Early Bird



During the daytime and evening, I can think and muse and search for things to write about and different ways to present them without much luck.  Why do I wake up at 4 a.m. knowing exactly what to say?

It’s not a new phenomenon.  When I was teaching I’d have the best ideas for the classroom at about that time.  Before the invasion of the PC, I’d write them in longhand.  Later on, with a light-touch keyboard, I could type away and email them to school.

There are lots of bulleted help lists for writers.  Neuroscientists who have studied the creative activities of early birds state that biological evidence supports rising early to compose.  It is related to dopamine pathways of the limbic system, or something like that.  Practical people just say that in wee hours of the morning, we’re in a better mood because it’s quiet, we’re rested, and we haven’t had t0 deal with people yet.

On the website http://www.brainpickings.org  there’s a chart correlating famous authors’ wake-up times and their achievements.  Ray Bradbury and Stephen King were the later risers, which makes sense, because extra sleeping time would be needed to describe horror and sci-fi.  Or recover from it.  The chart displays this disclaimer: “No specific routine guarantees success.”  I concur, from observing student writers for many years.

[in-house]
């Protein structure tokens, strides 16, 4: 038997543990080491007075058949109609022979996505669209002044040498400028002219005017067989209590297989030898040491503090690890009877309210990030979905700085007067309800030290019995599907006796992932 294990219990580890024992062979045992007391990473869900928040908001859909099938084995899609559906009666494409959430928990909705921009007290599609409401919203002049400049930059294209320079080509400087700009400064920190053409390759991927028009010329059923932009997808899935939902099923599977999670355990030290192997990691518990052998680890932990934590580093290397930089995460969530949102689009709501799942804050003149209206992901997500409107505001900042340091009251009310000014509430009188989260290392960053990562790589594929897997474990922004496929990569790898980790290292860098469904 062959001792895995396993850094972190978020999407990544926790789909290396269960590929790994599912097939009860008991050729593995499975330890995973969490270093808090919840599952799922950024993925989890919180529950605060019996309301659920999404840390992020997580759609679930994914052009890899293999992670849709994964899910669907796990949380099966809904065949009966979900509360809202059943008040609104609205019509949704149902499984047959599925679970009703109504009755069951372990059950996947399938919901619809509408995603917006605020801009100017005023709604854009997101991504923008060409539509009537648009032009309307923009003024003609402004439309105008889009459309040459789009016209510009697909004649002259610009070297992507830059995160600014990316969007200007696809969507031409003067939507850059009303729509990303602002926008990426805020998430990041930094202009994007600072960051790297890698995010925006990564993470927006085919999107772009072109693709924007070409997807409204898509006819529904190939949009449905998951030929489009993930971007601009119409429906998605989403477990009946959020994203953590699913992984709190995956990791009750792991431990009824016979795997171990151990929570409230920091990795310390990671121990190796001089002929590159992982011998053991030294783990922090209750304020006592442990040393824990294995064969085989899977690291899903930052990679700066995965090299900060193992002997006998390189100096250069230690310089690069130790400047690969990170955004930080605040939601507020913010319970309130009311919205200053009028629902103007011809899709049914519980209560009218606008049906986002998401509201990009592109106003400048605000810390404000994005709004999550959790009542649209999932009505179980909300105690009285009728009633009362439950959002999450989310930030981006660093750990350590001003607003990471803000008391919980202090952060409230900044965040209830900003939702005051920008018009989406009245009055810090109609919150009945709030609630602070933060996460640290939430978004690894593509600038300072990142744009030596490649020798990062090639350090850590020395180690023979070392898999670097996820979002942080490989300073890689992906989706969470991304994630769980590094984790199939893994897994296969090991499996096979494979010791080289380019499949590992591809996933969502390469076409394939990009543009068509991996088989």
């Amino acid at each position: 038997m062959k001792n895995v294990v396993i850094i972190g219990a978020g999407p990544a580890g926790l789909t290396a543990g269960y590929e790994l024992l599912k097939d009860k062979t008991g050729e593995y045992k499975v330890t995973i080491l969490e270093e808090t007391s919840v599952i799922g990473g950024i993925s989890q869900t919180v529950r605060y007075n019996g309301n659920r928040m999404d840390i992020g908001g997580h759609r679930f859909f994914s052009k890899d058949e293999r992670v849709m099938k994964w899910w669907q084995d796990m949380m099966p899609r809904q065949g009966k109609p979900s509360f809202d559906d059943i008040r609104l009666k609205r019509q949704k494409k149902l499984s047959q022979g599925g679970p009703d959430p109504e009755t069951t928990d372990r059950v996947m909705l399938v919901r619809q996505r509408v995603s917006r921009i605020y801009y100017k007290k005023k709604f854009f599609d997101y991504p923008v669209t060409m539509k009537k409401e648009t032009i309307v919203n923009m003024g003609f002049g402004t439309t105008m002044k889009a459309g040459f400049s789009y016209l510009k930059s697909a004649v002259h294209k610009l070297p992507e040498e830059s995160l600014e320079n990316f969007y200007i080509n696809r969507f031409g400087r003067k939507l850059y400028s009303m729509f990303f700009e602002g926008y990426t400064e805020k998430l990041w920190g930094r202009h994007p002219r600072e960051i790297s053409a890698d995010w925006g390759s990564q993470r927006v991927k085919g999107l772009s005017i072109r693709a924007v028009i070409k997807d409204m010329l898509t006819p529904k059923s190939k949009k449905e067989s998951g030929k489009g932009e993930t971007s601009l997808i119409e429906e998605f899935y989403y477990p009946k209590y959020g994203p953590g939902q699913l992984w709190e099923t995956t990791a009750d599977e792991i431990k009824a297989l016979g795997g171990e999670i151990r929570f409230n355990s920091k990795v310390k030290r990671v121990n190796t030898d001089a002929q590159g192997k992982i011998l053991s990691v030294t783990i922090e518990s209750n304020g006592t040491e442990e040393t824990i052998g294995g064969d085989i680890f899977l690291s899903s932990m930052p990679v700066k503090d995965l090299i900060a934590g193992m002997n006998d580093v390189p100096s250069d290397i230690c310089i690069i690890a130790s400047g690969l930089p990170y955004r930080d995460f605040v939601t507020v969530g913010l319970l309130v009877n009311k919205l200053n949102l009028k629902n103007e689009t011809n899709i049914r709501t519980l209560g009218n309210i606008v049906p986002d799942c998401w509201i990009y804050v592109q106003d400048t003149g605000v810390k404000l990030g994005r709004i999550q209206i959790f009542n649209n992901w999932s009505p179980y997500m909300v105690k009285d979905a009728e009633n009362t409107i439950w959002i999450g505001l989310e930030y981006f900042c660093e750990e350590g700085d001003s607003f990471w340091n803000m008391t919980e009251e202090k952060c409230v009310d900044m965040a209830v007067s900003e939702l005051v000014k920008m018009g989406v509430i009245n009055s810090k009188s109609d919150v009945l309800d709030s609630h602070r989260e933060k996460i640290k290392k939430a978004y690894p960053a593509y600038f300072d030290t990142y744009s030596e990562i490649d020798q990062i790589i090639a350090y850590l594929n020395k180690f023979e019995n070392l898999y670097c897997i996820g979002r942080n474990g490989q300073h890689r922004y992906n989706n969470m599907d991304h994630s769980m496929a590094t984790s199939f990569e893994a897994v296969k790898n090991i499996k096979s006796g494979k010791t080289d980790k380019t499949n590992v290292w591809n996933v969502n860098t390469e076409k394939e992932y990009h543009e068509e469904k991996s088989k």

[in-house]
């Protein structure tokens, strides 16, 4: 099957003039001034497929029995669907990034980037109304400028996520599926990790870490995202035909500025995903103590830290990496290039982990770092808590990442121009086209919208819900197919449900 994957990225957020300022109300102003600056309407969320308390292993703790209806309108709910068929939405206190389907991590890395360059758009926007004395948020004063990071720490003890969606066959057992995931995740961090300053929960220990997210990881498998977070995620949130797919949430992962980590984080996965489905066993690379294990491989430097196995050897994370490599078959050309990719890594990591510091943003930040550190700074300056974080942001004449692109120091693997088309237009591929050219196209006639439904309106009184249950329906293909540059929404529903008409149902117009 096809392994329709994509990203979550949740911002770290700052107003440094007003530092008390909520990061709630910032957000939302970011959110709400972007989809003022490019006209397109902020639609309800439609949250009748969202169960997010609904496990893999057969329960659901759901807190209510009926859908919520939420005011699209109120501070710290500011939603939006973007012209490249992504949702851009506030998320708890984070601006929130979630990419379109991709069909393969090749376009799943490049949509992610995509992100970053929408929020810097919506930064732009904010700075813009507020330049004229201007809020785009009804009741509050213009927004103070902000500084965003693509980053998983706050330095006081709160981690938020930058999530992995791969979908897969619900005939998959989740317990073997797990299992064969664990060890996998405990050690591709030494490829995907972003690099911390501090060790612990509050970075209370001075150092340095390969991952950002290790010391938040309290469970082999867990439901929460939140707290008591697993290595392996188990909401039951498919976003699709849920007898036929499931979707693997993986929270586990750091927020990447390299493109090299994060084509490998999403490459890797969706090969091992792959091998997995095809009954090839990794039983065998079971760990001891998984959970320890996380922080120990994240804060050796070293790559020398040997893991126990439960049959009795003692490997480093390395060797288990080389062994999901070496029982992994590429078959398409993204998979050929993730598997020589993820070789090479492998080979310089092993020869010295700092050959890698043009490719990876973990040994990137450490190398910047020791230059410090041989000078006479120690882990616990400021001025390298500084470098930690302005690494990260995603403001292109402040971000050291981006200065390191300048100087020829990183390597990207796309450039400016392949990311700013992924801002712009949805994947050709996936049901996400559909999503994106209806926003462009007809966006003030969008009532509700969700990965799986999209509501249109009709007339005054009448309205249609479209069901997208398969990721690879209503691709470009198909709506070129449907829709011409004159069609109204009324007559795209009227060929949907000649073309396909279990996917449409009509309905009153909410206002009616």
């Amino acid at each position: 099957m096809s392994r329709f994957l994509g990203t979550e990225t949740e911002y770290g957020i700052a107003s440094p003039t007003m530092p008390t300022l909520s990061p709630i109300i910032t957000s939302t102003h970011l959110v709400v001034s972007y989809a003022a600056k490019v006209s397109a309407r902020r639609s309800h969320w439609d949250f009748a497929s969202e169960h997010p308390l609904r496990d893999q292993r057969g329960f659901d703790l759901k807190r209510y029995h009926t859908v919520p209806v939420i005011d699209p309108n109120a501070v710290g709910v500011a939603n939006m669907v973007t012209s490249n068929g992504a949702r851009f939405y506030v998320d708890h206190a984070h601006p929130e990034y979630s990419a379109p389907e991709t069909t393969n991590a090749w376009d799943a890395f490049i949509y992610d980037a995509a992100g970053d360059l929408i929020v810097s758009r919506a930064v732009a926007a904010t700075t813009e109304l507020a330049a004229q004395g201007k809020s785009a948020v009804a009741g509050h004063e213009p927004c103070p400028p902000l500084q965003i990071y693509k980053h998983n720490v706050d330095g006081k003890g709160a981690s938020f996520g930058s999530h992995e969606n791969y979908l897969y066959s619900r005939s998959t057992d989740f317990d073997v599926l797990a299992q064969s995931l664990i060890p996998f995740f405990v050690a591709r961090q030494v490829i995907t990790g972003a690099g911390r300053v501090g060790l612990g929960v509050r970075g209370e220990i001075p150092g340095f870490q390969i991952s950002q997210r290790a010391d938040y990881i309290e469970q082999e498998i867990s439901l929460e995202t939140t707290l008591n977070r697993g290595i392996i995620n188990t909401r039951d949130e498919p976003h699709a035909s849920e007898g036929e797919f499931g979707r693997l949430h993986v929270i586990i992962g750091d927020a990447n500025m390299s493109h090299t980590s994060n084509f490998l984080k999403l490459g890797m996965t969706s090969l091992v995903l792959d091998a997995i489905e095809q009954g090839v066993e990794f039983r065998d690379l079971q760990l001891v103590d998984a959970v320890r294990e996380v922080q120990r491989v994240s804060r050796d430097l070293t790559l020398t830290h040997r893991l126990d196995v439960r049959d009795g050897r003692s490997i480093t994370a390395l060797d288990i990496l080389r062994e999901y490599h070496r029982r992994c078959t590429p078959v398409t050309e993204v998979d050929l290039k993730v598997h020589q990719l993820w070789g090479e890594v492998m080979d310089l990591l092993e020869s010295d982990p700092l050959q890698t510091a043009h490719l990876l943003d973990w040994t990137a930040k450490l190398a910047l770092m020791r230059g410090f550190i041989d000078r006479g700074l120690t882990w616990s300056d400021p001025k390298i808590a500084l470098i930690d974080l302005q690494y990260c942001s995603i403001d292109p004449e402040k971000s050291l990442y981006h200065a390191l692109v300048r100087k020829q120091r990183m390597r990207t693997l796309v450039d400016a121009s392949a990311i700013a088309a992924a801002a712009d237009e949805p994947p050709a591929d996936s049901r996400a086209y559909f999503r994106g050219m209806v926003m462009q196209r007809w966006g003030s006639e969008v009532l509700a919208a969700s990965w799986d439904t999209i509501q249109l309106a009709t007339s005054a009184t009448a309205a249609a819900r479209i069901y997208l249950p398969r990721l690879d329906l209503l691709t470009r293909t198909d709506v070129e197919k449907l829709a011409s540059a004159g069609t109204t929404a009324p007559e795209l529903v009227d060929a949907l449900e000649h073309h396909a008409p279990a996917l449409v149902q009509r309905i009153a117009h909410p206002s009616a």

Several people have mentioned the helpfulness of coffee during the still-dark hours of the day.  It seems Beethoven used to write music then, with 60 beans worth in his cup.

Then there’s the guy who extolls the advantages of getting up early to write, beginning at 6:30.  6:30?  That’s when I take my morning nap.

4 Replies to “Early Bird”

  1. I can relate! For me, my clearest thoughts seem to come during my evening bike ride. This becomes a problem in the fall/winter when I can’t get out …

    Liked by 1 person

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